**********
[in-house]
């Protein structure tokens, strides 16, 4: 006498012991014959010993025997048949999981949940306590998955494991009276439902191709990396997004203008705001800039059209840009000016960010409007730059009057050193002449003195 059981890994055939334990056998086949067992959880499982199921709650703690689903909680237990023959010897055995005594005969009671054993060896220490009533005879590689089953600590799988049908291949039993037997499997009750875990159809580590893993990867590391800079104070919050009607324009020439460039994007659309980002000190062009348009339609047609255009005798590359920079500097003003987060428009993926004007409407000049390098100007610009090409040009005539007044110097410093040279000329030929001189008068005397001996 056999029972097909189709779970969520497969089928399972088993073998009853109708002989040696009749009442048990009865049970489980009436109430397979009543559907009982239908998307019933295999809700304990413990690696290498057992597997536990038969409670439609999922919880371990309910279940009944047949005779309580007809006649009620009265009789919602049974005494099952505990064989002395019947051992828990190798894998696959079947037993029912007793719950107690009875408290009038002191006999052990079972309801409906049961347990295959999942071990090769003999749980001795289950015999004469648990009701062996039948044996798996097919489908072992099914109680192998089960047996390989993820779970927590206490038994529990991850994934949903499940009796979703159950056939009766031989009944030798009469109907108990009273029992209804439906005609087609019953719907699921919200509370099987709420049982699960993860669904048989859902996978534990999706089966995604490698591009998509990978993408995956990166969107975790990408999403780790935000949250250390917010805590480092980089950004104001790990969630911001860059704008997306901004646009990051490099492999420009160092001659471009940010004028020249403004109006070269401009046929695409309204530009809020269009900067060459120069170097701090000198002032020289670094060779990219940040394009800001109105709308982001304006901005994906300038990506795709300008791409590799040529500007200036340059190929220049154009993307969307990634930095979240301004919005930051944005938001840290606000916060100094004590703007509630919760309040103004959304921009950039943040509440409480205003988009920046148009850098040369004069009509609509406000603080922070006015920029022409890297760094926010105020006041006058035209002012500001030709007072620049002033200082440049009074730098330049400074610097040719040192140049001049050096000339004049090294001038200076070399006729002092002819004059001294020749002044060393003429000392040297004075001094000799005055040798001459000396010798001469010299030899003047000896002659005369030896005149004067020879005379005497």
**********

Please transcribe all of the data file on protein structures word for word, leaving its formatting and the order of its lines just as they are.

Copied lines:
[in-house]
């Protein structure tokens, strides 16, 4: 006498012991014959010993025997048949999981949940306590998955494991009276439902191709990396997004203008705001800039059209840009000016960010409007730059009057050193002449003195 059981890994055939334990056998086949067992959880499982199921709650703690689903909680237990023959010897055995005594005969009671054993060896220490009533005879590689089953600590799988049908291949039993037997499997009750875990159809580590893993990867590391800079104070919050009607324009020439460039994007659309980002000190062009348009339609047609255009005798590359920079500097003003987060428009993926004007409407000049390098100007610009090409040009005539007044110097410093040279000329030929001189008068005397001996 056999029972097909189709779970969520497969089928399972088993073998009853109708002989040696009749009442048990009865049970489980009436109430397979009543559907009982239908998307019933295999809700304990413990690696290498057992597997536990038969409670439609999922919880371990309910279940009944047949005779309580007809006649009620009265009789919602049974005494099952505990064989002395019947051992828990190798894998696959079947037993029912007793719950107690009875408290009038002191006999052990079972309801409906049961347990295959999942071990090769003999749980001795289950015999004469648990009701062996039948044996798996097919489908072992099914109680192998089960047996390989993820779970927590206490038994529990991850994934949903499940009796979703159950056939009766031989009944030798009469109907108990009273029992209804439906005609087609019953719907699921919200509370099987709420049982699960993860669904048989859902996978534990999706089966995604490698591009998509990978993408995956990166969107975790990408999403780790935000949250250390917010805590480092980089950004104001790990969630911001860059704008997306901004646009990051490099492999420009160092001659471009940010004028020249403004109006070269401009046929695409309204530009809020269009900067060459120069170097701090000198002032020289670094060779990219940040394009800001109105709308982001304006901005994906300038990506795709300008791409590799040529500007200036340059190929220049154009993307969307990634930095979240301004919005930051944005938001840290606000916060100094004590703007509630919760309040103004959304921009950039943040509440409480205003988009920046148009850098040369004069009509609509406000603080922070006015920029022409890297760094926010105020006041006058035209002012500001030709007072620049002033200082440049009074730098330049400074610097040719040192140049001049050096000339004049090294001038200076070399006729002092002819004059001294020749002044060393003429000392040297004075001094000799005055040798001459000396010798001469010299030899003047000896002659005369030896005149004067020879005379005497």